A home’s water supply is crucial to the health and wellness of the people who live in it. City water tends to come from a public water supply, while a lot of people who live in rural areas invest in well water.
So long as you’re in proximity to a relatively-large city, you’ll have the option to go with public water. That said, there are perks to both options and we’re going to discuss the differences between them today.
Let’s take a look at well water vs public water and see how they each shape up.
What is Well Water?
Well water comes from a reservoir on your property that sits someplace underground on your land. Professionals dig into your land until they reach the water table or a significant aquifer that can produce water.
One benefit of well water is having access to it at all times without any interference from outside sources. Damages to public water systems or difficulties in the city might put your home in danger of losing access to water for a time.
Additionally, well water comes with enriching minerals that you won’t find in city water. Depending on where you live those minerals can provide numerous health benefits to you and your family.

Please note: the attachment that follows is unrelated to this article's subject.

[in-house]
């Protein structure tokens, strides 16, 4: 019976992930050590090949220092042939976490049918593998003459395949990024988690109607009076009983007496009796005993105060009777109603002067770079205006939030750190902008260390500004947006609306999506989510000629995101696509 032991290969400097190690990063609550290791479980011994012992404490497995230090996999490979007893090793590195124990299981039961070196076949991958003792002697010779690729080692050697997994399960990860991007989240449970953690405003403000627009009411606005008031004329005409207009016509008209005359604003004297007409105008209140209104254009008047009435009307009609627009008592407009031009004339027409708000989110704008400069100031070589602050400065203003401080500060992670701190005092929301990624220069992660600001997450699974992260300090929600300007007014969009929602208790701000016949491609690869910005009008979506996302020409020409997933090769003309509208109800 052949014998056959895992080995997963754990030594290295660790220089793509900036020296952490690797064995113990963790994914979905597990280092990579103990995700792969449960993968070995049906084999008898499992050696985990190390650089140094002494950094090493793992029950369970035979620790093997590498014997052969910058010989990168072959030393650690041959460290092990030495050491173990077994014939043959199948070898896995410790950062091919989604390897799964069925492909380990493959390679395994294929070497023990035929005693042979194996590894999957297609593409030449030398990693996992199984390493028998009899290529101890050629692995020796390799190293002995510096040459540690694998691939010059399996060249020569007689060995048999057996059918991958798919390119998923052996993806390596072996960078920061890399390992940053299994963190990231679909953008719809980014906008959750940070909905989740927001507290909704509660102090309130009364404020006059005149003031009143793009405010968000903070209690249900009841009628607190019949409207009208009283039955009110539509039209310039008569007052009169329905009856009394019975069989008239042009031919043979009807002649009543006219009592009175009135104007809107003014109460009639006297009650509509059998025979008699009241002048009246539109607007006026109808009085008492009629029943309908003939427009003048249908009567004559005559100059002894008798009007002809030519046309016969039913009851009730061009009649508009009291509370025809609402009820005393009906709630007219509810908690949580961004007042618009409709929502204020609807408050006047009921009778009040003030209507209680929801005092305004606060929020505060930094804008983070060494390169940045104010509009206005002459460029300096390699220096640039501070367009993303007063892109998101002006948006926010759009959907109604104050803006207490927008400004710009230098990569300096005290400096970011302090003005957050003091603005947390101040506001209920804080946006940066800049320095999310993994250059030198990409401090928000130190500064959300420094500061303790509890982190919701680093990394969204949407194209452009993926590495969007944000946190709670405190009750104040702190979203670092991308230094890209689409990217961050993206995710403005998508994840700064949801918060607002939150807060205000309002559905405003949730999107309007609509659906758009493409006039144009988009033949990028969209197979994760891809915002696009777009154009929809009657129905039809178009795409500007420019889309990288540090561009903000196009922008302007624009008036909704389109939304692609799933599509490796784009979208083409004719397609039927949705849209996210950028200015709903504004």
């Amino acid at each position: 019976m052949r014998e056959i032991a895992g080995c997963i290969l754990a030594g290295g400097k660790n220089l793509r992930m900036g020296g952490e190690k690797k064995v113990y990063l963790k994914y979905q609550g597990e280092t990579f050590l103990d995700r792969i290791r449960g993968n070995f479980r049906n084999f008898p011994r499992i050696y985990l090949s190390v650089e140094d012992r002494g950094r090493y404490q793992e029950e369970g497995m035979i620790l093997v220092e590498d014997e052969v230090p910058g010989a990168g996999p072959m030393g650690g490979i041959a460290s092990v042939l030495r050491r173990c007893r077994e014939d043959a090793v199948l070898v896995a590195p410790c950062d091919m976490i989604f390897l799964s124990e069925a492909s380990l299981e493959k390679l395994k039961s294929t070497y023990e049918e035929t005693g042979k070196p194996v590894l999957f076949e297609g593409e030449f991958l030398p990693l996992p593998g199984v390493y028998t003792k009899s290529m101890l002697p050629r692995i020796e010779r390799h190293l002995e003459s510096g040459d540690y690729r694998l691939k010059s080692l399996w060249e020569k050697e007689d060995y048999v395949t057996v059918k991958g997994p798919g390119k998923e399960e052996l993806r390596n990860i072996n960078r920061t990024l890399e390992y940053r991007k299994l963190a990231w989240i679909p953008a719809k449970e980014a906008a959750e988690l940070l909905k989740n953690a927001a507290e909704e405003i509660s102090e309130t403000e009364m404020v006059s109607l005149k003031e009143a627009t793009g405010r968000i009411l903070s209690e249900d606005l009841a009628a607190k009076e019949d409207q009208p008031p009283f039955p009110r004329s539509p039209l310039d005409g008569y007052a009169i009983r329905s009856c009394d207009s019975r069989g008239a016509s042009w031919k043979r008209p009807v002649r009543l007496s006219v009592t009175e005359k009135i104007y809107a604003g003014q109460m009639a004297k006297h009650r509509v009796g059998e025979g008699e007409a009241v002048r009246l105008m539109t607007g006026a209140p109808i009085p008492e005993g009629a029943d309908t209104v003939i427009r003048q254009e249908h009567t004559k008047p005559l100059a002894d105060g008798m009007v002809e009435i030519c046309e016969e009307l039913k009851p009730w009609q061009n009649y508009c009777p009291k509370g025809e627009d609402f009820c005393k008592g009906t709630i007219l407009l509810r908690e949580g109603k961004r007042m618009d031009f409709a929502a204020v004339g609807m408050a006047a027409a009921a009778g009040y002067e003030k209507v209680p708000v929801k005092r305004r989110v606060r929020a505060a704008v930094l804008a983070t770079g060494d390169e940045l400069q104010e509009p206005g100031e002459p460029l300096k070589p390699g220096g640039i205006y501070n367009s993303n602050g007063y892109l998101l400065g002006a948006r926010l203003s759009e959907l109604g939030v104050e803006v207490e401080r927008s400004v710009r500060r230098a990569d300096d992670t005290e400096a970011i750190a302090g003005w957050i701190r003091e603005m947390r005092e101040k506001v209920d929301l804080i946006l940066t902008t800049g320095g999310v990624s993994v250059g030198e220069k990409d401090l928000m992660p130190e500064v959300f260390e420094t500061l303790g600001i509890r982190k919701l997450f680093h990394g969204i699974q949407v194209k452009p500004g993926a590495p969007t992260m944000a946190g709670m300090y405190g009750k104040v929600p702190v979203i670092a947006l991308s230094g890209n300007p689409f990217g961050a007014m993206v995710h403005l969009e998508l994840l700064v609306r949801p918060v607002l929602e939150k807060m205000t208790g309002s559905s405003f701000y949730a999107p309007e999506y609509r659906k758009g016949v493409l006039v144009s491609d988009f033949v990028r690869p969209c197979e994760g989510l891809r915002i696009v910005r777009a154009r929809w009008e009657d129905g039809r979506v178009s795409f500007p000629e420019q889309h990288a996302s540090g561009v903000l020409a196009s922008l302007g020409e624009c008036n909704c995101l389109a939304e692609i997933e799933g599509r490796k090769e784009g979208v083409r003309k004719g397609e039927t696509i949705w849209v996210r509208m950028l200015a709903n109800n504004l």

That isn’t to say that there are sediment and dirt in well water, though. Your home well will have a purification that eliminates sediment and other debris from your water. You can take a look at https://filtersmart.com/blogs/article/the-best-water-filtration-system-for-well-water to get a feel for the purification options available to you.
You also have the benefit of never receiving a water bill. Once your well is in place, the only costs associated with it will be management and testing. It’s important to keep up on the state of your well because it is prone to degradation over time.
It’s also wise to have your water quality checked annually, because the water table is vulnerable to chemicals and pollutants from nearby businesses. Chemical dumping and drilling, for example, are instances where there’s a chance for the water table to be compromised.
What About City Water?
City water is fed by natural water sources in an area. Whether it’s a river, lake, or significant snow and rain runoff, the public water supply is sourced naturally.
It’s then put through a process of purification. Purification tends to involve chlorine, fluoride, and chloramines that eliminate bacteria and viruses that live in water.
Mistakes in purification, though, can lead to significant health issues for large groups of people who are exposed to that water. A smart move to use if you have city water is to install a purification system that’s specific to your home.
That way, the water that reaches your system will be duly treated and you’ll have a lower risk of any pollutants entering your body.
Want to Learn More About Your Water Supply?
It’s important to know how your home is getting its water. Whether you have well water or use a different source, there are always options for you to improve the quality of your water and make sure you’re safe.
Explore our site for more information into water systems and how you can improve yours.